Antonio Susillo was a Spanish sculptor who was not only an active sculptor during the 19th Century, but he was one of the most important Spanish sculptors of this period. Unfortunately, he has been lost amongst the numerous Spanish sculptors of the following century.
Antonio Susillo was born in Seville to a modest family of olive pickers. However, Susillo was not interested in commercial exploits, instead he focused his attention on sculpture. He used to make small figurines out of clay in the street. These little sculptures caught the attention of the Duchess of Montpensier, who saw the young Susillo making them in the street. As a result, the Duchess decided to take the young sculptor under her wing and pay for his education.
At the age of eighteen, Antonio Susillo began to work in the workshop of José de la Vega, a Spanish painter, where he learnt the art of drawing. Later Susillo became de la Vega's disciple. Following this, Antonio received a grant which allowed him to go and study across Europe including in the cultural hubs of Paris and Rome.
By the time Susillo returned to Seville, he had already become a huge success. In Russia, he had worked for the Tsar, Nicholas II. The Russian had like Susillo's work so much that he had paid for a workshop to be opened for Susillo in Paris so that he could develop his art further.
Some of Antonio Susillo's first work was completed from this workshop in the Classical style. These include 'Bajo la esfinge' (Under the Sphinx), 'La madre hebrea' (The Jewish Mother) and 'San Antonio de Padua' (San Antonio of Padua). The latter was later acquired by Queen Isabel II of Spain.
Antonio Susillo produced several public monuments for Seville, which were commissioned by the Town Hall of Seville. In fact, Susillo was one of the first sculptors to produce monuments like this for the city of Seville. Even today, his work is valued extremely highly by the city.
Some of the monuments that he produced for Seville include the statue of Veláquez which sits in the centre of the Plaza del Duque, the sculpture of Daoiz which stands in Plaza de la Gavidia, and 'Cristo de las Mieles' which can be found in the San Fernando Cemetary. Today, the remains of Antonio Susillo now lie under the statue 'Cristo de las Mieles' in that cemetery.
The princess, Maria Luisa de Montpensier, commissioned Antonio Susillo to produce a series of twelve 'sevillanos ilustres' (Illustrious Sevillians) in 1895. These twelve statues were to decorate the San Telmo Palace, the residence of some of the Spanish Dukes. All the subjects of these sculptures were linked to the city in some way such as Juan Martínez Montañés and Miguel Mañara.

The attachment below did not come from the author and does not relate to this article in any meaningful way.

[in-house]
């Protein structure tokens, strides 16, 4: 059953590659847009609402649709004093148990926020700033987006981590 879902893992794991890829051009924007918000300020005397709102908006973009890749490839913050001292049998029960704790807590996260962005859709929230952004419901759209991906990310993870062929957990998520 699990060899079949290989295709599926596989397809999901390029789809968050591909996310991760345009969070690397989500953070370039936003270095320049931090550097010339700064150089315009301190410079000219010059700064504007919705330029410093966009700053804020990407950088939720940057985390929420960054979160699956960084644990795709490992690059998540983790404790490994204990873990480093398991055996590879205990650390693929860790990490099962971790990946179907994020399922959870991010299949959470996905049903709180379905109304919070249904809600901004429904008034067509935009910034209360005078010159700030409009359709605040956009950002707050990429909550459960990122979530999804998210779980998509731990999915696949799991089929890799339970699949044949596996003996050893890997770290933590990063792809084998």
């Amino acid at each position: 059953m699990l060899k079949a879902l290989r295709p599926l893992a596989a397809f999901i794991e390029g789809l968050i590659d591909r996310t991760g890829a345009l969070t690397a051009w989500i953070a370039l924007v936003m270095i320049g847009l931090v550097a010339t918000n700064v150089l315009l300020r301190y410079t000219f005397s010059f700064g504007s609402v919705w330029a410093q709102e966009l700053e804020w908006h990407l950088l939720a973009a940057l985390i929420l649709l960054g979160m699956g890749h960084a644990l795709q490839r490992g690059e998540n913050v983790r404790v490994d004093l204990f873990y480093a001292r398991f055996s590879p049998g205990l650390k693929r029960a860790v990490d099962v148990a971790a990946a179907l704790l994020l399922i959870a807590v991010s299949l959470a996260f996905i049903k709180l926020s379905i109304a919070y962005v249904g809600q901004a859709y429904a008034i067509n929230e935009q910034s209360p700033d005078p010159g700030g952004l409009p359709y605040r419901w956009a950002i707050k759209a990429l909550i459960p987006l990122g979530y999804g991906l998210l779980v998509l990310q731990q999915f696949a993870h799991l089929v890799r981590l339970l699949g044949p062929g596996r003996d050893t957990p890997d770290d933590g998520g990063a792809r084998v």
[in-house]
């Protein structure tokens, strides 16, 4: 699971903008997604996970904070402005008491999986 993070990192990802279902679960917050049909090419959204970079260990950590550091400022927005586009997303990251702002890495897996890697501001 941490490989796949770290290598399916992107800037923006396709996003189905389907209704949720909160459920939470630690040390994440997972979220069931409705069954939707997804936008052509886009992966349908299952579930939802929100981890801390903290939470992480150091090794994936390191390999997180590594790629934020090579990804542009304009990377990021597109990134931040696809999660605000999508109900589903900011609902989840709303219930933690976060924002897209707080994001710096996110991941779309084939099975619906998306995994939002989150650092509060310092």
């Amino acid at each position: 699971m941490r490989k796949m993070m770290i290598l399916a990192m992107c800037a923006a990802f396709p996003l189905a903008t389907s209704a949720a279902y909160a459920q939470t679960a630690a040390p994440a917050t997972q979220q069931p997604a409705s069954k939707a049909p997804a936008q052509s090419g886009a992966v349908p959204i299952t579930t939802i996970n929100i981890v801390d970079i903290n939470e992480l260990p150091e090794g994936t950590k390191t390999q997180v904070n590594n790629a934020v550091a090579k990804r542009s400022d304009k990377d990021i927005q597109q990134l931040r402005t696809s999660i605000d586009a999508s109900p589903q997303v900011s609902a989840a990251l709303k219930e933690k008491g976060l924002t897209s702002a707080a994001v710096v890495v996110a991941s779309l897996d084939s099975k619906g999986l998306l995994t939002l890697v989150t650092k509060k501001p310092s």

Susillo's style tended to be a part of the Realist movement. Yet, his works also conveyed a huge sense of movement and power. His style is also influenced by the Modernist movement which had just begun in Paris while he was there. Susillo sought to produce sculptures that conveyed the greatness of his subjects in its true form, rather than a manufactured greatness. For example, Susillo's representation of Miguel Mañara, which now stands in the 'Jardines de la Caridad' (Gardens of Charity), represents the kindness and goodness of the man who dedicated his life to helping the poor.
Despite being an extremely successful and well-loved Spanish sculptor, Antonio Susillo's life had a tragic end. In 1896, he travelled to the North of the city of Seville, where he committed suicide at the young age of thirty-nine. Some people believe that he just couldn't cope with the loss of his first wife, while others believe that he was fed up with the lies and deceit of his second wife. Either way, Susillo had made up his mind.
After his death, Antonio Susillo left his legacy in the numerous public sculptures that can be found and studied in Seville today. He also had two disciples, Antonio Castillo Lastrucci and Joaquín Bilbao, who continued his style into the next century.